Defence & Government Infrastructure

National or international defence and governmental infrastructure are considered vital to home country operations. Not only is infrastructure fundamental in the delivery of essential services; the personnel within such infrastructure are also vital within this complex network. A compromise of such services and personnel could result in significant impact on national security, national defence services, the functioning of the state and ultimately, prosperity.

Whether an asset is located within a home territory or is an international asset, the strategy of defence-in-depth can be utilised to protect the vulnerable components of the infrastructure and the wider perimeter.

When embarking on a physical security scheme, it is important that the risks and vulnerability, unique to each site are thoroughly understood. This can be formalised via a ‘vehicle dynamic assessment’. Once the threat profile has been understood, HS Security can assist in achieving your security objectives.

Defence-in-depth is a well recognised strategy intended to delay and slow the advances of threat, buying time to detect and mitigate.

Defence & Government Infrastructure Security

1. Access Requirements

On a daily and weekly basis, it is important to establish who requires authorised site access. This may be different levels of access, for example, authorised deliveries may need access within the perimeter and to the service area only. Staff members will need access to zones inside the infrastructure itself. Does your facility have visitors? If so, how will they be accommodated? Once mapped out, you will be able to determine how many different types of access will suit your security objectives and who the authorised stakeholder groups are. This is the creation of a ‘white list’.

2. Perimeter Vs. Access Points

Securing a perimeter is very different to securing an access or entrance point. If the security objective of a site is to only allow authorised personnel and vehicles into a restricted area, the perimeter will need to prevent all access and redirect vehicles and pedestrians to manned and secured points along the perimeter where access can be managed effectively.

The type of perimeter security chosen depends on a number of things. If your site has sensitive operations happening within the internal perimeter, perimeter security may need to conceal operations. If visibility is necessary and part of your security protocol, security measures must not block the line of sight. Anti-climb measures may be required if your site is at risk of criminality and perimeter breaches on foot.

3. Layered Approach the Best Approach?

If you are protecting a highly sensitive or valuable asset, a layered approach is often an advisable approach – ‘defence-in-depth’. The aim of this security methodology is to delay an attacker to allow mitigation and response. You might have the outer perimeter, an internal perimeter and then building hardening measures to protect the asset itself.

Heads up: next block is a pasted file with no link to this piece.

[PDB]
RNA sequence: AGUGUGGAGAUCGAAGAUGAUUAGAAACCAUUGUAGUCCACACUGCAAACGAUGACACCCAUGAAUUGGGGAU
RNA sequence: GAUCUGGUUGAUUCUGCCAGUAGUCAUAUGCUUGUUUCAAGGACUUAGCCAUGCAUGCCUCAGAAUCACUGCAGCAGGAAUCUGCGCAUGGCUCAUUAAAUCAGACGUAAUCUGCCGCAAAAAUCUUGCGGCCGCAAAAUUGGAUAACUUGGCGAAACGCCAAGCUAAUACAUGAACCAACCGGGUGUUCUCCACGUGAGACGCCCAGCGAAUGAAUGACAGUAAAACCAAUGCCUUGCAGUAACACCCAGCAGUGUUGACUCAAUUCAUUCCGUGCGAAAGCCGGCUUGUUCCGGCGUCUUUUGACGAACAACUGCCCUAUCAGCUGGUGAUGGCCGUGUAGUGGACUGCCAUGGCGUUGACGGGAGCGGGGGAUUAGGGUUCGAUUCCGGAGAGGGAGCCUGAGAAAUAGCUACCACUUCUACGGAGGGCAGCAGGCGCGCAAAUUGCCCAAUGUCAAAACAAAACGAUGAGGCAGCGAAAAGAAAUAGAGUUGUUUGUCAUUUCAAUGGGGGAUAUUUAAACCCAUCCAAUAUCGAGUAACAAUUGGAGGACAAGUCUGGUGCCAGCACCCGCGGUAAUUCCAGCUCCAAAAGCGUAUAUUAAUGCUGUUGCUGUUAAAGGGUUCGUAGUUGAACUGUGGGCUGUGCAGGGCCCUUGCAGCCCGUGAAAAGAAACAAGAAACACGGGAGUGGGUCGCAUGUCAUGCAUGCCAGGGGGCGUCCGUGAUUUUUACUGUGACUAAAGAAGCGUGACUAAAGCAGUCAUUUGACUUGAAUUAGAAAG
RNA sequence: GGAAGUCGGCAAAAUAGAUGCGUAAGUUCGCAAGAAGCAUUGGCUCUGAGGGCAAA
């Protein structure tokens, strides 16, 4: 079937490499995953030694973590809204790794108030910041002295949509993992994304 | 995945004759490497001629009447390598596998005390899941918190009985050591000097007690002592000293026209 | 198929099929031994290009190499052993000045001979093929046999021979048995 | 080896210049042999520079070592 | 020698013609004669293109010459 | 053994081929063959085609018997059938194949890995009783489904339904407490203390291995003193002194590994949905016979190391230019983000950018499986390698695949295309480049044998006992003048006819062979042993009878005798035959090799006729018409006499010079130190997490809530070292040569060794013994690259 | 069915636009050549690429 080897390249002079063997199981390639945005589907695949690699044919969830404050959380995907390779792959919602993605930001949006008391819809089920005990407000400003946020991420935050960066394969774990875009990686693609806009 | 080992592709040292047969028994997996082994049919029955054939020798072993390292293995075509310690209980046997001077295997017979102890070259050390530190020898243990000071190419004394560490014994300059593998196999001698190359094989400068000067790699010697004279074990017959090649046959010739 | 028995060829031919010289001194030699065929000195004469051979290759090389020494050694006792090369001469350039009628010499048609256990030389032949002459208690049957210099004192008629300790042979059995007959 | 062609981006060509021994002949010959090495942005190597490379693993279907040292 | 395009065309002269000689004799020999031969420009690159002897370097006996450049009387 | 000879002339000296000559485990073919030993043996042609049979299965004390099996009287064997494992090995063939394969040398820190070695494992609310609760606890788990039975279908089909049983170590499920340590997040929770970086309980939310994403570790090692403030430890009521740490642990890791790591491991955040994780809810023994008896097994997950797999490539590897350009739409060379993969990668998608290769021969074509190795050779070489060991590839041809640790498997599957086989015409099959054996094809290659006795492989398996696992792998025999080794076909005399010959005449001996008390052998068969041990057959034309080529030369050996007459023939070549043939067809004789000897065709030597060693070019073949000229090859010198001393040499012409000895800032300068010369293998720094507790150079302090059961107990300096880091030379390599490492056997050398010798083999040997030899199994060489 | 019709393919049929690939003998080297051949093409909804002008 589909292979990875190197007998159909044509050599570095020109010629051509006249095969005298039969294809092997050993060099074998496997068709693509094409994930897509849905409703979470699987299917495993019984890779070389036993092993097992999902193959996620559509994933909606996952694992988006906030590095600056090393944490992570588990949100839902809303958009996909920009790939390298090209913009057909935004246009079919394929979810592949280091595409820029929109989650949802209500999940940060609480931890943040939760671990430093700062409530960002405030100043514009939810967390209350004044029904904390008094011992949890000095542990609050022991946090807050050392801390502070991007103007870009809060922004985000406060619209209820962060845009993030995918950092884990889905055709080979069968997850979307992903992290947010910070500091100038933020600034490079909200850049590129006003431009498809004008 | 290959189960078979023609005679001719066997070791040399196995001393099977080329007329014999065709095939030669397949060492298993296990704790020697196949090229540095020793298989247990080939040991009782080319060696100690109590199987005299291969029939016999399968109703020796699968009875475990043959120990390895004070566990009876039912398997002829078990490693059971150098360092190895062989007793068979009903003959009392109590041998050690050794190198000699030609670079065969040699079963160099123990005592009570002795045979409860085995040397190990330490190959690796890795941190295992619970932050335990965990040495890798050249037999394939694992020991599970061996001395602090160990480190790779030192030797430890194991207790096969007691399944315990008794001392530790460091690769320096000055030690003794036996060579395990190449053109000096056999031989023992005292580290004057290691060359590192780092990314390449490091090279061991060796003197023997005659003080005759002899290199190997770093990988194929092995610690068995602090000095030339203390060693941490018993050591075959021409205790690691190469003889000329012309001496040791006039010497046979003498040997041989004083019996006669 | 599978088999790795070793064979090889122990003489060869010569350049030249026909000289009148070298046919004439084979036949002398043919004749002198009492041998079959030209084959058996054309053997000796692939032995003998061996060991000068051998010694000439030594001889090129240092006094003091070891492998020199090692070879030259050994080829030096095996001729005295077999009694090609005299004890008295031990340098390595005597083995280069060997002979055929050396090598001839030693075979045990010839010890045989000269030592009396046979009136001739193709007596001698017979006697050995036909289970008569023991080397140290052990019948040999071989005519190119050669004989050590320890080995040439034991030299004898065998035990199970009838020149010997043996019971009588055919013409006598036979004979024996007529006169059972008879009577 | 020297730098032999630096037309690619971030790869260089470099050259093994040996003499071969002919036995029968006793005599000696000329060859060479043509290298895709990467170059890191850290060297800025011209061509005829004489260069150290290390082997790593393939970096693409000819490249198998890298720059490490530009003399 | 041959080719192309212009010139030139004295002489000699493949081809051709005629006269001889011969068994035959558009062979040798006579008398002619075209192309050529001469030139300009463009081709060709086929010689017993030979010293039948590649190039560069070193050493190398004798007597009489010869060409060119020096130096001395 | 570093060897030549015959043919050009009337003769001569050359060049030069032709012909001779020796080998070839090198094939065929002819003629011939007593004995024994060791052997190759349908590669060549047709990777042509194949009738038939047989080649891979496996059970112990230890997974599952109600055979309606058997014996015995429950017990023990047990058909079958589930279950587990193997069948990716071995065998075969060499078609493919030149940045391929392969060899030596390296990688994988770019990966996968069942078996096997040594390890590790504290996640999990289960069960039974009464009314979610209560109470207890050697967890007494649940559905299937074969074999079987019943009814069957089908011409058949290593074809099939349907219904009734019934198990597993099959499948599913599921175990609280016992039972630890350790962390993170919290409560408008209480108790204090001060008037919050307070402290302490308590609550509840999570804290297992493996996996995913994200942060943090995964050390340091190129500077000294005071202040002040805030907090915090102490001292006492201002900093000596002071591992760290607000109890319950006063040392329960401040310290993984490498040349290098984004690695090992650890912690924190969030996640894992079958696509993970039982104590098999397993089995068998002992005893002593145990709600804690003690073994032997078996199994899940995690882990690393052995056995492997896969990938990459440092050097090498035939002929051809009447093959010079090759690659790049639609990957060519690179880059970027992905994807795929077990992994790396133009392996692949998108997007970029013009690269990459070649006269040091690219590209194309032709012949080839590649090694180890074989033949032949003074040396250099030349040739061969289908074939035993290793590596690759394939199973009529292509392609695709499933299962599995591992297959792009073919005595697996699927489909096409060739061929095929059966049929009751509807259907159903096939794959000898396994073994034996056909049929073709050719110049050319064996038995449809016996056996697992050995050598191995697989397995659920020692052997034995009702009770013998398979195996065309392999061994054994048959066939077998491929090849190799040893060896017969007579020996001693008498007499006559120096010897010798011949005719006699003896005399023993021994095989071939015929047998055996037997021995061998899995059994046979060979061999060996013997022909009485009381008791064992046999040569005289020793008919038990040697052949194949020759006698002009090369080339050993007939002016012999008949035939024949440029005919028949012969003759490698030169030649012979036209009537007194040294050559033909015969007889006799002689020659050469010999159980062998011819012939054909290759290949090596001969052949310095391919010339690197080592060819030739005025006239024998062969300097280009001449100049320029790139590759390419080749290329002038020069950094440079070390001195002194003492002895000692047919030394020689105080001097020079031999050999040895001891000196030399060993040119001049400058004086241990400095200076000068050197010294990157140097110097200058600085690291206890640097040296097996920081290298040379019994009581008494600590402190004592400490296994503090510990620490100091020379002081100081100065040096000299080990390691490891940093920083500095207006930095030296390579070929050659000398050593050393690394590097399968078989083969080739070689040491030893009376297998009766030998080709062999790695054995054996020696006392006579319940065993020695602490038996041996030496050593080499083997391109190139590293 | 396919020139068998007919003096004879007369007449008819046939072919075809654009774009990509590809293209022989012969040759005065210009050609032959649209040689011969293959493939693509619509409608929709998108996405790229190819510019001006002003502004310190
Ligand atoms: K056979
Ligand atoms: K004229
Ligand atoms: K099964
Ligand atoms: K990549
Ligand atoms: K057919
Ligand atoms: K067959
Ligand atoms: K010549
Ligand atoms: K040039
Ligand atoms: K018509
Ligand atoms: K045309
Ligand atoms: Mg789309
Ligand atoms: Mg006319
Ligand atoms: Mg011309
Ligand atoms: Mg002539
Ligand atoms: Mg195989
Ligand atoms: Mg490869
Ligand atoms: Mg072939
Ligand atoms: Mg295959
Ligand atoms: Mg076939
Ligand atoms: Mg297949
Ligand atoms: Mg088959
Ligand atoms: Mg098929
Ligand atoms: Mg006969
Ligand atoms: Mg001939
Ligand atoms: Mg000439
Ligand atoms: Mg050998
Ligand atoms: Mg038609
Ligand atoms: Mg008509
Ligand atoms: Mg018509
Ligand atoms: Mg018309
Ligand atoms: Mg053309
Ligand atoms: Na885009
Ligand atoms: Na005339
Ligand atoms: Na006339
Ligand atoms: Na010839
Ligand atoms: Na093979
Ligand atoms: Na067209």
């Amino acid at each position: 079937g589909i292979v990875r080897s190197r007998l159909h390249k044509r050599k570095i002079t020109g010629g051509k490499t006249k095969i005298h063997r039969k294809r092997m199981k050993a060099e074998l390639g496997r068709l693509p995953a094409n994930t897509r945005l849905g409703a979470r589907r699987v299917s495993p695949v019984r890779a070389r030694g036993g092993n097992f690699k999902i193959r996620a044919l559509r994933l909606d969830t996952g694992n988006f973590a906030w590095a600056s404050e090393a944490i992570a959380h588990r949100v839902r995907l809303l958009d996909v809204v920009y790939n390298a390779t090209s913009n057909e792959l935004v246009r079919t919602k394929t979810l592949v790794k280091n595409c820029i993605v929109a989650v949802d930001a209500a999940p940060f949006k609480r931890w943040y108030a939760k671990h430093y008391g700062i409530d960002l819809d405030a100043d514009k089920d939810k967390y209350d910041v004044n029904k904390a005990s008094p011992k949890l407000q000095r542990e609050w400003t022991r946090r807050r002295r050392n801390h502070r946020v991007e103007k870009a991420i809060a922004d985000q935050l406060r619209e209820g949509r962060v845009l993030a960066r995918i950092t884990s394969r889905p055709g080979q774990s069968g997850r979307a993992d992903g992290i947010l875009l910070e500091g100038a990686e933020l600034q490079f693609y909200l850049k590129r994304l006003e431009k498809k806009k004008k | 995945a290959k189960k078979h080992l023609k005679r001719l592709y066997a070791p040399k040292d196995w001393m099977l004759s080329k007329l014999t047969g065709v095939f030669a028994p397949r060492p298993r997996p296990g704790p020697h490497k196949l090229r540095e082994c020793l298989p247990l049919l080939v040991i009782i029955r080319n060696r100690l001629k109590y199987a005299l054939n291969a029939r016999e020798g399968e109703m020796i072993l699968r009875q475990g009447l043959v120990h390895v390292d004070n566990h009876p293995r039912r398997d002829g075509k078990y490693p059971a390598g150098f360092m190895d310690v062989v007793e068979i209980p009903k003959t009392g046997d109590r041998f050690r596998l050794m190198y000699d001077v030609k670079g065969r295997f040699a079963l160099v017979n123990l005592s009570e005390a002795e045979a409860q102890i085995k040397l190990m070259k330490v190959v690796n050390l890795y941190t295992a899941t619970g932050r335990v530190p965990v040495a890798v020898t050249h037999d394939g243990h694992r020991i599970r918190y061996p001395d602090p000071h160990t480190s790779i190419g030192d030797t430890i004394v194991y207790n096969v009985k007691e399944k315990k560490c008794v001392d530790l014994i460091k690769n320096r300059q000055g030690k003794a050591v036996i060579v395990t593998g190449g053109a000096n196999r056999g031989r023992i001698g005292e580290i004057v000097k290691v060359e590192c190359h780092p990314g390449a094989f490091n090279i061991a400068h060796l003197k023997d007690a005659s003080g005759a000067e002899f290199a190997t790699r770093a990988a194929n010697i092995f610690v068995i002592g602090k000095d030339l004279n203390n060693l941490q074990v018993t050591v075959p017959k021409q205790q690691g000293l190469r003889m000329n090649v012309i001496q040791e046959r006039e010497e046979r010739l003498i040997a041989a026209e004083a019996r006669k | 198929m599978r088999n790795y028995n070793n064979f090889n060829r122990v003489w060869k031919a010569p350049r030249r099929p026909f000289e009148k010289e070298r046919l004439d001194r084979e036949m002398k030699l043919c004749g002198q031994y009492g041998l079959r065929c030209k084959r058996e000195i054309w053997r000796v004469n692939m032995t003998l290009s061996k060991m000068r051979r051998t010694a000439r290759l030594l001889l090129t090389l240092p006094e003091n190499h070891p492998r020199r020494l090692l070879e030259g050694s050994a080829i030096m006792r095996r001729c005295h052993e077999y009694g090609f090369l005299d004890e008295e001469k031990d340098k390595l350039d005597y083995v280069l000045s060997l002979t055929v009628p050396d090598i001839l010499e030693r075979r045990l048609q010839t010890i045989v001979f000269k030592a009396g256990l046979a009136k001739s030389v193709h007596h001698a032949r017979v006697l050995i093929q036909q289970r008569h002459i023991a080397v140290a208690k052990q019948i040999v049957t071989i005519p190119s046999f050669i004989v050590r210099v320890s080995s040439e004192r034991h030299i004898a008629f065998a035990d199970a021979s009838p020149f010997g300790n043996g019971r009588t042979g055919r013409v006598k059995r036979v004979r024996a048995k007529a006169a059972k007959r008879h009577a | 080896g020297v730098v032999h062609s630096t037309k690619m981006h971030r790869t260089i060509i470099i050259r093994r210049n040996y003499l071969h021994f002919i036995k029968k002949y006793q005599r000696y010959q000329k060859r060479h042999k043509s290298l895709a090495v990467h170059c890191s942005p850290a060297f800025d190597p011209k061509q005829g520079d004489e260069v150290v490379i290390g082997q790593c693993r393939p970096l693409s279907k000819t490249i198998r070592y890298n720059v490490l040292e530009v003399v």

This might not always suit your sites security objectives or, this approach might not be possible due to planning constraints or challenges in the sites topography. Each site should be assessed uniquely.

Third party, accredited security products can support manual check-in procedures.

Pedestrian Turnstiles can be installed within a fence line to allow authorised visitor and employee access. This involves the combination of strong, steel structures with carefully thought out access control measures. When designing an authorisation process, consider a two-stage verification process. This is much more secure than just a single authorisation process. For example, an employee would need to present a code in conjunction with automated recognition technology such as biometrics.

Using measures such as tags or access control cards is not the most secure method of managing authorised access – they can be stolen or replicated very easily. Designing out vulnerabilities is vital to a successful scheme.

Sally Port Entrance (or Tiger Trap) can be used to control and manage vehicle access. An initial barrier is placed to control vehicular access. Once through the first barrier, this barrier closes and a second barrier is already deployed to hold the vehicle while authorisation is validated. This may also involve under vehicle scanning depending on the sites security objectives. Once the car has passed authorisation checks, the second barrier is lowered to allow access. This second barrier is sometimes referred to as a final denial barrier.

It is important to consider human error in this scenario and consider designing out manual assessment where possible.

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Security Experts

Russell Ridgway

Russell Ridgway, Critical National Infrastructure Security Expert (Industrial)

For over fifteen years, Russell has been heavily involved in the physical security industry, helping to advise and provide security solutions to protect Critical National Infrastructure across the UK and further afield. Pivotal in driving and informing product development to meet critical national infrastructure needs over the last decade, Russell has led a development programme to mitigate emerging threats and address client requirements.

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